I am delighted to advise that my colleagues Jamie Murphy, Dick Mizerski, Hanna Glaebe and myself just had out book chapter Identifying Customer Evangelists published in the Review of Marketing Research. This special edition, focusing on brand meaning and management, was edited by Deborah McInnes – a researcher on whose work much of mine is based. She is brilliant, and her work influential and important.
The book chapter takes the first step in formalising an approach to identifying customer evangelists in a quantitative way – which helps with the stronger push toward analytics and big data in marketing. The research demonstrates that it is possible to identify customer evangelists through key questions in a survey (as their buying behaviour may not differentiate them from other customers) and therefore, once identified, perhaps harness their word of mouth power for various brand-related activities.
This book chapter was also the final piece of research directly related to and incorporated in my doctoral thesis. All of my co-authors on this work not only were colleagues in this paper; they supported me in completing my PhD. I would like to acknowledge their support on both this paper and my research.
This month I will be presenting to HR practitioners and leaders in Perth about authenticity and organisational voice. The summary of the talk is below.
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Dr Nathalie Collins, Manager of Strategic Business Development, Edith Cowan University, will be presenting ‘Maintaining an Authentic Voice through difficult organisational change.’
HR professionals are often tasked with delivering communications and managing change which is directed at Executive level with an organisational voice. During this talk, Dr Nathalie Collins will draw relevant examples from her research into authenticity and management/messaging to stimulate discussions on effective ways to be perceived as authentic by your audience.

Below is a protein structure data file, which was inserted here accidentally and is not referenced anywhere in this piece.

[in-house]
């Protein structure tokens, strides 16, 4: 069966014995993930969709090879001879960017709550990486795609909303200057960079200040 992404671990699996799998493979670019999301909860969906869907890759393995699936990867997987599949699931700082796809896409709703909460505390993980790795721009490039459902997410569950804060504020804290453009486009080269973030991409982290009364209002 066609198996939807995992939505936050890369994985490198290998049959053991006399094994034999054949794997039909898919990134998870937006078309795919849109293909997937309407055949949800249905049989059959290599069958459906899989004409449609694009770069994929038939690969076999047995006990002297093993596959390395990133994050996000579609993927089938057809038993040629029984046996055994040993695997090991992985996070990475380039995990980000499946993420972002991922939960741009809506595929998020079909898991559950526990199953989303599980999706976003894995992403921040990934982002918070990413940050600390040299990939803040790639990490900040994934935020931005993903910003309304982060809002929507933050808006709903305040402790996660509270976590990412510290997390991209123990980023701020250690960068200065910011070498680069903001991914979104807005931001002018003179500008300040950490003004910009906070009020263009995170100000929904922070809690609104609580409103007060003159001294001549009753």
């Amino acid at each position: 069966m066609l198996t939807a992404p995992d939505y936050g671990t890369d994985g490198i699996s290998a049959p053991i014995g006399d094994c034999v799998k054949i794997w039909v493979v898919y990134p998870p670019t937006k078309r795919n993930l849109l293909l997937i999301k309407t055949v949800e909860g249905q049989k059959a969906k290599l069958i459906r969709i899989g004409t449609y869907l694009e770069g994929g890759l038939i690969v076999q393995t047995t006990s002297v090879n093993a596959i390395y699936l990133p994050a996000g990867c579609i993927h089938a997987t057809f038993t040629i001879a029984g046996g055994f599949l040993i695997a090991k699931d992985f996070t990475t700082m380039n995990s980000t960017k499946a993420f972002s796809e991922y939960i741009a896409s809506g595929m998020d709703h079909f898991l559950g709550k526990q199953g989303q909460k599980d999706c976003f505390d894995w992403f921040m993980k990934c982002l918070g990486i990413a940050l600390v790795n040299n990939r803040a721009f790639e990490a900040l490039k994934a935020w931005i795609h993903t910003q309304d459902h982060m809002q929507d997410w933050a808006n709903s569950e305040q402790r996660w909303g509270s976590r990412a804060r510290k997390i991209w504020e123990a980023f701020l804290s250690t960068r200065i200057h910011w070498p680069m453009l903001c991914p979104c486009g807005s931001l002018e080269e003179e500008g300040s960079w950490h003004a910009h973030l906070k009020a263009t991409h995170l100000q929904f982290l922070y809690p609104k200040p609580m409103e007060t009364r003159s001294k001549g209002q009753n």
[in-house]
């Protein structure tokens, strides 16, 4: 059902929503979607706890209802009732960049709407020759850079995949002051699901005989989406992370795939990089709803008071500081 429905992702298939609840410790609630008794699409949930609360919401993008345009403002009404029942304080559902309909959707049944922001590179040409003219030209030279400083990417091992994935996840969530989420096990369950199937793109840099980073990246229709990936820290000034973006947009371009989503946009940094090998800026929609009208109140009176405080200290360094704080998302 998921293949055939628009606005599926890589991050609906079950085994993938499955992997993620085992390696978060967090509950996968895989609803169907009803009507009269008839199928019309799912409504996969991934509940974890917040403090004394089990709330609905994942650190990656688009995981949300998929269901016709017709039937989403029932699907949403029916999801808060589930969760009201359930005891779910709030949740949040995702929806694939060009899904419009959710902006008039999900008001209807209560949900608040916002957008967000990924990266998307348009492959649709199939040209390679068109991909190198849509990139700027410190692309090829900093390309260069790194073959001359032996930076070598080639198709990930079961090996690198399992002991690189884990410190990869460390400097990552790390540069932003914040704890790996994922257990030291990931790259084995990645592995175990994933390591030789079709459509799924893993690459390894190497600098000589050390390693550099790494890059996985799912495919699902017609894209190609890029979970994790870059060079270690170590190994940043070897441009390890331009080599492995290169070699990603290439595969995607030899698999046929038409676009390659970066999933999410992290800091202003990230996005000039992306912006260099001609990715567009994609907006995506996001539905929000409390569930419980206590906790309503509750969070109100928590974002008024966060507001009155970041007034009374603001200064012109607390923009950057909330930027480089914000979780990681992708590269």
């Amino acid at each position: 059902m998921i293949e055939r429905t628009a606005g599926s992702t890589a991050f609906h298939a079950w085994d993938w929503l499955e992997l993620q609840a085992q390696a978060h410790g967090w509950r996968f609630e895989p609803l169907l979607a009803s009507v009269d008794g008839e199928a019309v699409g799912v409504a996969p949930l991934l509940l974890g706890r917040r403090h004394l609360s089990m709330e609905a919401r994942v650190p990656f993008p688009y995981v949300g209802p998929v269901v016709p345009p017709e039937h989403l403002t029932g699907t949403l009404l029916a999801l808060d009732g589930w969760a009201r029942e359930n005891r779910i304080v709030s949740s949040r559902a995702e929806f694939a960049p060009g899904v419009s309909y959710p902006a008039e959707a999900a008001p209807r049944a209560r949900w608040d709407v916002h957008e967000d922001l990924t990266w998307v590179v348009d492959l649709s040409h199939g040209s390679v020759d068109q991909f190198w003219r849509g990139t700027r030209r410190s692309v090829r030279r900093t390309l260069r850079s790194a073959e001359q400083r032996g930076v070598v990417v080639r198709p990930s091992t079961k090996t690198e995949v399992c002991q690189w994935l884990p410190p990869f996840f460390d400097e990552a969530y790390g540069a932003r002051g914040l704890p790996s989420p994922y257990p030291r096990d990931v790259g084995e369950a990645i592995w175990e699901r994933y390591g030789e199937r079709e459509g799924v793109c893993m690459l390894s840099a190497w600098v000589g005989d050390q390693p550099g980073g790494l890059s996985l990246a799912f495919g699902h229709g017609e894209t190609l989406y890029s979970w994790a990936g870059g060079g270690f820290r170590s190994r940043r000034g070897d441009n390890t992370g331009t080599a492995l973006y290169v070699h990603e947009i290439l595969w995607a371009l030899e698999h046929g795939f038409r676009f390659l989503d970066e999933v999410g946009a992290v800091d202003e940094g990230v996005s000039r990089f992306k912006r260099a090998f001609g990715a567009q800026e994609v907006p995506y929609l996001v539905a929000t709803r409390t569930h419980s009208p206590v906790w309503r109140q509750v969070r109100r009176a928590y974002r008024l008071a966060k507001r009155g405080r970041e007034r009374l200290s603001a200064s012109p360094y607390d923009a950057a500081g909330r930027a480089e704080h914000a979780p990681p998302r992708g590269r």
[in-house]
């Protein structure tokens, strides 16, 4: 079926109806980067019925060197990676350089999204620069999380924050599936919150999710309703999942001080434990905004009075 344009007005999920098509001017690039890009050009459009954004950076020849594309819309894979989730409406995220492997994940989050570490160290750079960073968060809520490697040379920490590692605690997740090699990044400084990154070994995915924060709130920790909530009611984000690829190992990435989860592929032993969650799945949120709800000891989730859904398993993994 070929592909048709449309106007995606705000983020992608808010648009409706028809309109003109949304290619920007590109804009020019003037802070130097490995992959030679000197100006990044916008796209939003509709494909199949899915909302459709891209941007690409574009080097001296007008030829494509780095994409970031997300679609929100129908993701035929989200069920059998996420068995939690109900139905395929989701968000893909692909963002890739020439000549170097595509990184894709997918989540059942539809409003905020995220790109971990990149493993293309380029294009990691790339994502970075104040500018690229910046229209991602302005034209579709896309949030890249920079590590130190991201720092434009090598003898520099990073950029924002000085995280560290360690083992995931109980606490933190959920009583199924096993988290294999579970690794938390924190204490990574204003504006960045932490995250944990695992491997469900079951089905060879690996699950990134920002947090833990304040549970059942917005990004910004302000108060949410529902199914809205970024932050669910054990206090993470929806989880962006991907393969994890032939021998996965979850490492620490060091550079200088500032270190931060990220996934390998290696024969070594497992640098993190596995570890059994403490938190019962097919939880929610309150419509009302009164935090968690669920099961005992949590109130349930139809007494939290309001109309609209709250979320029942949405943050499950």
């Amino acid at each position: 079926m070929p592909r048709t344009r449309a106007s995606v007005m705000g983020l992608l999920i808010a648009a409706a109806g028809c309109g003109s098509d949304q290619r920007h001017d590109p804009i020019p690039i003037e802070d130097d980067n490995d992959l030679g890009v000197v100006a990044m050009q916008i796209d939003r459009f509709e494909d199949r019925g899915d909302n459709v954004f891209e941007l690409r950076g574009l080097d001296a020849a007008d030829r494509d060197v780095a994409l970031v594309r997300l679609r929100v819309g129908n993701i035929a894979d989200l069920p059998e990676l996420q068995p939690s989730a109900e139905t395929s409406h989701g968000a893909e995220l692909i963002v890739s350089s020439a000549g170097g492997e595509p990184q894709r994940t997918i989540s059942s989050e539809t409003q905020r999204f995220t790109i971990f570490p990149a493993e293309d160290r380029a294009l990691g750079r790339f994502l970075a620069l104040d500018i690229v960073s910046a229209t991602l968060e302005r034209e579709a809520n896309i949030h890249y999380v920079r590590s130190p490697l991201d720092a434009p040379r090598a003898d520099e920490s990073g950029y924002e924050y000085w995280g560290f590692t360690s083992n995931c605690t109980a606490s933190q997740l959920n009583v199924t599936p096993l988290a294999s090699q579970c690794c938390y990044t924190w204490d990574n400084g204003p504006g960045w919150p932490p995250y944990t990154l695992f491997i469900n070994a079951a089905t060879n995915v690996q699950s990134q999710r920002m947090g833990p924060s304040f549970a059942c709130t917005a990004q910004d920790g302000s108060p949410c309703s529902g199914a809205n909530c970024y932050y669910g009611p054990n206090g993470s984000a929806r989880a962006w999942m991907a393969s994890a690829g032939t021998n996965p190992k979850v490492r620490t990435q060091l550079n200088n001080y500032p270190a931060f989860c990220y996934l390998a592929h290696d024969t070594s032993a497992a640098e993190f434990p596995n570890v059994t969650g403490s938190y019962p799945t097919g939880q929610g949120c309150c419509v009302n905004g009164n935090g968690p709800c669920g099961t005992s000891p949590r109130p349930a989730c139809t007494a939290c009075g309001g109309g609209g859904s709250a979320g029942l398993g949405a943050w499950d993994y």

The positives of authenticity range from increasing the credibility of the message to reducing stress on workers who have to deliver corporate messaging. But authenticity is a slippery concept; what does it mean? And how can something so subjective still be applied?
Nathalie’s development of the 360 Degree Authenticity Framework attempts to address authenticity in a practical applied way, while still drawing from its basis in philosophy, psychology, anthropological, sociology and tourism.
For more information about the Institute visit their web site.
The WordPress.com stats helper monkeys prepared a 2014 annual report for this blog.
Here’s an excerpt:
A San Francisco cable car holds 60 people. This blog was viewed about 850 times in 2014. If it were a cable car, it would take about 14 trips to carry that many people.
I received some exciting news this month, I have finally been formally recognised as completing all of the requirements of my PhD. That’s right, I have finished the program I commenced in 2008.
Getting a PhD was easier–and harder–than I thought. My undergraduate degree in Philosophy had given me a great foundation for research work. My ability to argue was also very well developed (some would say overdeveloped); so taking a position and then seeking to prove or disprove it was less of a challenge to me than it might have been to others.
The emotional journey, however, was harder than I anticipated. This was a long project as I worked full time while I encountered every beaurocratic frustration in my path. The hardest part of this was not the work. It was the stuff surrounding the work.